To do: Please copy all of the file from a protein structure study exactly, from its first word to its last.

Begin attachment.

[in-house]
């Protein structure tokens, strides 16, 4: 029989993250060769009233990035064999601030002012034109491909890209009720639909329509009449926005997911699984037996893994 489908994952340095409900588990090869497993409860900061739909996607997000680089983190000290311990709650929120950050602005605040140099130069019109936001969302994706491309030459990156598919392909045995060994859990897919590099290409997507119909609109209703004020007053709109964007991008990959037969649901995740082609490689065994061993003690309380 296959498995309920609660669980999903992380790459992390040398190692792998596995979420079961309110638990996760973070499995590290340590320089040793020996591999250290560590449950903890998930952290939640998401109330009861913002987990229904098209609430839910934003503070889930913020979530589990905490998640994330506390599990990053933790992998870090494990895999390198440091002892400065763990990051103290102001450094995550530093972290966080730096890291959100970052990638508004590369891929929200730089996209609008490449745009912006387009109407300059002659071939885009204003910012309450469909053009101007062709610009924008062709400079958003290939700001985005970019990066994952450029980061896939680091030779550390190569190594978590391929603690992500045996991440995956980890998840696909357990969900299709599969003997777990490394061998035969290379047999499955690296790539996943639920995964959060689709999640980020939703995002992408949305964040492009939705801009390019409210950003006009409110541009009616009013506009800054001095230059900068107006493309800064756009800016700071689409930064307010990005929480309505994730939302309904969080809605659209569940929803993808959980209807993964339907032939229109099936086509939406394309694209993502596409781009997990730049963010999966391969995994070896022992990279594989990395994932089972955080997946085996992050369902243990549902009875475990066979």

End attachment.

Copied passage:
[in-house]
């Protein structure tokens, strides 16, 4: 029989993250060769009233990035064999601030002012034109491909890209009720639909329509009449926005997911699984037996893994 489908994952340095409900588990090869497993409860900061739909996607997000680089983190000290311990709650929120950050602005605040140099130069019109936001969302994706491309030459990156598919392909045995060994859990897919590099290409997507119909609109209703004020007053709109964007991008990959037969649901995740082609490689065994061993003690309380 296959498995309920609660669980999903992380790459992390040398190692792998596995979420079961309110638990996760973070499995590290340590320089040793020996591999250290560590449950903890998930952290939640998401109330009861913002987990229904098209609430839910934003503070889930913020979530589990905490998640994330506390599990990053933790992998870090494990895999390198440091002892400065763990990051103290102001450094995550530093972290966080730096890291959100970052990638508004590369891929929200730089996209609008490449745009912006387009109407300059002659071939885009204003910012309450469909053009101007062709610009924008062709400079958003290939700001985005970019990066994952450029980061896939680091030779550390190569190594978590391929603690992500045996991440995956980890998840696909357990969900299709599969003997777990490394061998035969290379047999499955690296790539996943639920995964959060689709999640980020939703995002992408949305964040492009939705801009390019409210950003006009409110541009009616009013506009800054001095230059900068107006493309800064756009800016700071689409930064307010990005929480309505994730939302309904969080809605659209569940929803993808959980209807993964339907032939229109099936086509939406394309694209993502596409781009997990730049963010999966391969995994070896022992990279594989990395994932089972955080997946085996992050369902243990549902009875475990066979």